The Kingdom of Stools

Dung Ngo


“Alice looked all round her at the flowers and the blades of grass... There was a large mushroom growing near her, about the same height as herself; and when she had looked under it, and on both sides of it, and behind it, it occurred to her that she might as well look and see what was on the top of it. 

She stretched herself up on tiptoe, and peeped over the edge of the mushroom, and her eyes immediately met those of a large caterpillar that was sitting on the top with its arms folded, quietly smoking a long hookah, and taking not the smallest notice of her or of anything else.”

Alice's Adventures in Wonderland, Lewis Carroll, 1865

Away from the bright light, they can be found tucked in the underbrush of the sea of legs and moving blankets. Short and often unassuming, they tend to thrive in this thicket environment, somewhat dark and low to ground. Those that can be identified have fanciful names like Rooster, Butterfly, Pirkka, and Fjord, but many are considered 'wild' and still to be classified, having yet to be designated a proper genus. 

I am speaking, of course, not of mushrooms on a forest floor but the stools that have been gathered for this exhibition from Joel Chen's vast furniture warehouses. One hundred and eighteen, to be exact—an edited but still sprawling sampling of this most primordial of furniture type.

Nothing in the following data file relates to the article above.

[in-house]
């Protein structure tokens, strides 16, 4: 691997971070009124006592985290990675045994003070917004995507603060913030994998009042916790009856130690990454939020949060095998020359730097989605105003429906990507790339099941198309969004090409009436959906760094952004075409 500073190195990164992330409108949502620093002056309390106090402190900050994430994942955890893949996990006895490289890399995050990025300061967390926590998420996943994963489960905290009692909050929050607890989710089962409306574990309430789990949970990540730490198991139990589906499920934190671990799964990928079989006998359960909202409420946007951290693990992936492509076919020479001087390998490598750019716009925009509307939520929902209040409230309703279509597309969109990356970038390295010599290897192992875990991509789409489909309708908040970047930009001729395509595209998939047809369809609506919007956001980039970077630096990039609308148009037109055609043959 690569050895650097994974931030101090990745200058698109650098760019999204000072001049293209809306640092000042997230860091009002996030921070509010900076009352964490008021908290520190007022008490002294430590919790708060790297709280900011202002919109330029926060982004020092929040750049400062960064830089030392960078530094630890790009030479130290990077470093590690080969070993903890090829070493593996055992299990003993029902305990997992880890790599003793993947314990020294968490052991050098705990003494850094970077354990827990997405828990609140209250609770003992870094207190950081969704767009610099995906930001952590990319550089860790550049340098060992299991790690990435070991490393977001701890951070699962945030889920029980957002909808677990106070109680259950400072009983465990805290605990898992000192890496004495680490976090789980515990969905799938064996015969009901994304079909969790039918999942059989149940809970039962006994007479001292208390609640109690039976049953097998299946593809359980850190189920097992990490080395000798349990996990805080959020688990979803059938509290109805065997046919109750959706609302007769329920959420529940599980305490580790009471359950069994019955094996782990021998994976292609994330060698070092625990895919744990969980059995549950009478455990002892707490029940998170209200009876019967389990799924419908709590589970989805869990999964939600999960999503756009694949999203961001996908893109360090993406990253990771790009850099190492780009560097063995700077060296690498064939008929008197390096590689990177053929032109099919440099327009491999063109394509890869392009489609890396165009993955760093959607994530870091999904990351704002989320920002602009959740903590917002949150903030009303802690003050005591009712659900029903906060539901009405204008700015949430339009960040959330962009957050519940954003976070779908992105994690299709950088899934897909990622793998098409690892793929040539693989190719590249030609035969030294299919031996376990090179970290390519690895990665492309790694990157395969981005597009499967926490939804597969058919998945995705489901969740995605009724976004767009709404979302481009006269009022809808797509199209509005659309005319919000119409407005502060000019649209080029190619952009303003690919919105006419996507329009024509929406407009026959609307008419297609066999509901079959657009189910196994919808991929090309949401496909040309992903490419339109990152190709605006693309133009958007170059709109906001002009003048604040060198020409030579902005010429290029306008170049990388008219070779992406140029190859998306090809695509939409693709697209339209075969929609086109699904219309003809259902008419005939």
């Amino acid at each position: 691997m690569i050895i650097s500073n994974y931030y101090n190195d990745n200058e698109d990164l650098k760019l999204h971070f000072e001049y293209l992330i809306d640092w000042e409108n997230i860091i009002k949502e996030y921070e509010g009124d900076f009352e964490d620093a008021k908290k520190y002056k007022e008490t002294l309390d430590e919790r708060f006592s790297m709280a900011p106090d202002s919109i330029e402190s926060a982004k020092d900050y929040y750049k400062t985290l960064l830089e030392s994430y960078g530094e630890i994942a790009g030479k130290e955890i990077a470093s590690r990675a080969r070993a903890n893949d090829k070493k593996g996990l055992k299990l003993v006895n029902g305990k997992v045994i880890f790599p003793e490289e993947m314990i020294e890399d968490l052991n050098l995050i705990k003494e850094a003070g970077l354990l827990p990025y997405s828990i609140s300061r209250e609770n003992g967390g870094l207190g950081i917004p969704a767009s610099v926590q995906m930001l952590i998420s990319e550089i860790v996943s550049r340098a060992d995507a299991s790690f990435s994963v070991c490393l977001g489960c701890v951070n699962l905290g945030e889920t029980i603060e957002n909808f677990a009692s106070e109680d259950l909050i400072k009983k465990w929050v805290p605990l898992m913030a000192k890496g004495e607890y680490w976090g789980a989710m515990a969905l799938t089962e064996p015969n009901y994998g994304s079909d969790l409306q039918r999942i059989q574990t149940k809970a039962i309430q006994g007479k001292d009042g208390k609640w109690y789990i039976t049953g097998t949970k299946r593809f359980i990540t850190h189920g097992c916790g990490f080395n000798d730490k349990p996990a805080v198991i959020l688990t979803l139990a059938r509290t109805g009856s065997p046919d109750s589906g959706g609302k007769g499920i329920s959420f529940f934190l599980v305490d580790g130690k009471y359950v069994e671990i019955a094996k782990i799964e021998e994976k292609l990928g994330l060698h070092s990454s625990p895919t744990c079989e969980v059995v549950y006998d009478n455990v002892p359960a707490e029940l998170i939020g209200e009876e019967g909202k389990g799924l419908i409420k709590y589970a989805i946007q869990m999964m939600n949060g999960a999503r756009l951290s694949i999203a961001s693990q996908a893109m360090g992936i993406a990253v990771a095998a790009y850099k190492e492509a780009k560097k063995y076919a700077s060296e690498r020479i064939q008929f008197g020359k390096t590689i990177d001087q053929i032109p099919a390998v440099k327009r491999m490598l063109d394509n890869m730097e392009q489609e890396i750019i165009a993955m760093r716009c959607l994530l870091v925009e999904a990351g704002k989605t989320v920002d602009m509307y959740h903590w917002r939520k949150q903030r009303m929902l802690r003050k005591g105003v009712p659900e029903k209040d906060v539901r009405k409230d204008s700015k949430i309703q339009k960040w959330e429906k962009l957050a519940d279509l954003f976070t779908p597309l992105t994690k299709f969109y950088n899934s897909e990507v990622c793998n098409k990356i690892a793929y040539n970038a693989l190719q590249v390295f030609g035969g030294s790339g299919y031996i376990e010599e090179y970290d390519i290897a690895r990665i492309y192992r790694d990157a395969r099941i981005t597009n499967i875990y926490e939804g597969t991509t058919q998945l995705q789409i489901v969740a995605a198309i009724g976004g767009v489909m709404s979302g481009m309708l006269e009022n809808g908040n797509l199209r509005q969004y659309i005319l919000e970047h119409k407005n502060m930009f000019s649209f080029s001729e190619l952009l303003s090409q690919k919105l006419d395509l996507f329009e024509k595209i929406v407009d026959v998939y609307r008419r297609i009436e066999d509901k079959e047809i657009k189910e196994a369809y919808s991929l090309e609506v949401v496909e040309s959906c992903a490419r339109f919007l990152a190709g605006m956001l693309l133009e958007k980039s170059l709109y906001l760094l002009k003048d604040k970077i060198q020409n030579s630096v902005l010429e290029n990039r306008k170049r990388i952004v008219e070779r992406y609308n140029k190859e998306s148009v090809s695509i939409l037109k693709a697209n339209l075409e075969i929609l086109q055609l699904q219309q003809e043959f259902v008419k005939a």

T.H. Robsjohn-Gibbings

Terence Harold Robsjohn-Gibbings was born in England in 1905. While studying architecture at the University of London, Robsjohn-Gibbings was fascinated by the restrained elegance of Greek and Roman art, so he often spent his spare time wandering the galleries of the British Museum. In 1929, he moved to New York where he worked for famed tastemaker Charles Duveen before establishing a career as an independent interior designer in 1936. In 1938, Harper’s Bazaar stated that Robsjohn-Gibbings felt that “the modern should stem from the very ancient,” as he believed that furniture should be steeped in the symmetry and rationality of Greek design. In 1946, Robsjohn-Gibbings had the chance to make his ideals manifest when he was invited to design a line of furniture for Widdicomb Furniture Company. His furniture line was hailed as a triumph by House Beautiful, and his design for a butler’s table was featured in the landmark Good Design exhibit of 1951 at the Museum of Modern Art in New York.

In addition to working as an interior designer, Robsjohns-Gibbings was also an astute critic of design culture in America and he was noted for his humorous novels like Goodbye, Mr. Chippendale, which poked fun at the American craze for all things antique in interior design. During the 1960s, Robsjohn-Gibbings moved to Athens, the birthplace of classicism, and his apartment overlooked the Parthenon. While living in Greece, Robsjohn-Gibbings designed interiors for both Aristotle Onassis and the Niarchos family. Robsjohn-Gibbings passed away in 1976. He left behind a legacy of classically-derived forms, and his elegant works reside in the collections of the Museum of Modern Art and the Metropolitan Museum of Art in New York, among many others.

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Auction Results T.H. Robsjohn-Gibbings